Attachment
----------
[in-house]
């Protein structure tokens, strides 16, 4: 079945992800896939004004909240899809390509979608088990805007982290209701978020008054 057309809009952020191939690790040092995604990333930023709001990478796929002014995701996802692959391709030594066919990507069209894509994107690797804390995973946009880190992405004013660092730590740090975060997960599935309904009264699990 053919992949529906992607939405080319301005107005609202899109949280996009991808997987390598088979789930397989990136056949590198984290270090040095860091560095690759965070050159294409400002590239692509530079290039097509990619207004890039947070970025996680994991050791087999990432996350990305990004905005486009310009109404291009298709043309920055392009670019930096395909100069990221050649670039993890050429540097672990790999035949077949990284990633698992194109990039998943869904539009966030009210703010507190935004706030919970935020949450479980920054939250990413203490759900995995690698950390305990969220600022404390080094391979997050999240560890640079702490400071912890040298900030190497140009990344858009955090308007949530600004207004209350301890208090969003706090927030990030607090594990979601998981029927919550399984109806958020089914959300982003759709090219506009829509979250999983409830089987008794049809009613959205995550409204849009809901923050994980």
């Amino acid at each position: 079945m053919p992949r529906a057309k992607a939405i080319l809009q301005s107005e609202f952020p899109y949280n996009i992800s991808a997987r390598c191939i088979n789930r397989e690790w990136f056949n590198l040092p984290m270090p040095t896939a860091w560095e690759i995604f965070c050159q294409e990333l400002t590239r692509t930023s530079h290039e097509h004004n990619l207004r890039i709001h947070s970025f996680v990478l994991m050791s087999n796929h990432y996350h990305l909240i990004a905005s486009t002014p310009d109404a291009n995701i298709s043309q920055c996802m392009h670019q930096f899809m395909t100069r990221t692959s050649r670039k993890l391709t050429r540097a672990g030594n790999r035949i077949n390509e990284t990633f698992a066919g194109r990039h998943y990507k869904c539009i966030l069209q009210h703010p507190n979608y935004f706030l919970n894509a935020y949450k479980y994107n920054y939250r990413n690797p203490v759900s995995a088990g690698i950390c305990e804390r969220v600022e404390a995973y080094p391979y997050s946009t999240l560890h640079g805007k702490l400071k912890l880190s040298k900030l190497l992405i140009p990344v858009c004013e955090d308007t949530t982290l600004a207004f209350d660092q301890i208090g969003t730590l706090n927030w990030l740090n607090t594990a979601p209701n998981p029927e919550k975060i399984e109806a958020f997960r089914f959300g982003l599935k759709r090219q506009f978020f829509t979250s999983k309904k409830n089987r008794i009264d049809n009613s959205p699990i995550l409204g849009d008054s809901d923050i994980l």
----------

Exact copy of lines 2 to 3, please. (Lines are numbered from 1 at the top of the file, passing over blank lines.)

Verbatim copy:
């Protein structure tokens, strides 16, 4: 079945992800896939004004909240899809390509979608088990805007982290209701978020008054 057309809009952020191939690790040092995604990333930023709001990478796929002014995701996802692959391709030594066919990507069209894509994107690797804390995973946009880190992405004013660092730590740090975060997960599935309904009264699990 053919992949529906992607939405080319301005107005609202899109949280996009991808997987390598088979789930397989990136056949590198984290270090040095860091560095690759965070050159294409400002590239692509530079290039097509990619207004890039947070970025996680994991050791087999990432996350990305990004905005486009310009109404291009298709043309920055392009670019930096395909100069990221050649670039993890050429540097672990790999035949077949990284990633698992194109990039998943869904539009966030009210703010507190935004706030919970935020949450479980920054939250990413203490759900995995690698950390305990969220600022404390080094391979997050999240560890640079702490400071912890040298900030190497140009990344858009955090308007949530600004207004209350301890208090969003706090927030990030607090594990979601998981029927919550399984109806958020089914959300982003759709090219506009829509979250999983409830089987008794049809009613959205995550409204849009809901923050994980």
């Amino acid at each position: 079945m053919p992949r529906a057309k992607a939405i080319l809009q301005s107005e609202f952020p899109y949280n996009i992800s991808a997987r390598c191939i088979n789930r397989e690790w990136f056949n590198l040092p984290m270090p040095t896939a860091w560095e690759i995604f965070c050159q294409e990333l400002t590239r692509t930023s530079h290039e097509h004004n990619l207004r890039i709001h947070s970025f996680v990478l994991m050791s087999n796929h990432y996350h990305l909240i990004a905005s486009t002014p310009d109404a291009n995701i298709s043309q920055c996802m392009h670019q930096f899809m395909t100069r990221t692959s050649r670039k993890l391709t050429r540097a672990g030594n790999r035949i077949n390509e990284t990633f698992a066919g194109r990039h998943y990507k869904c539009i966030l069209q009210h703010p507190n979608y935004f706030l919970n894509a935020y949450k479980y994107n920054y939250r990413n690797p203490v759900s995995a088990g690698i950390c305990e804390r969220v600022e404390a995973y080094p391979y997050s946009t999240l560890h640079g805007k702490l400071k912890l880190s040298k900030l190497l992405i140009p990344v858009c004013e955090d308007t949530t982290l600004a207004f209350d660092q301890i208090g969003t730590l706090n927030w990030l740090n607090t594990a979601p209701n998981p029927e919550k975060i399984e109806a958020f997960r089914f959300g982003l599935k759709r090219q506009f978020f829509t979250s999983k309904k409830n089987r008794i009264d049809n009613s959205p699990i995550l409204g849009d008054s809901d923050i994980l």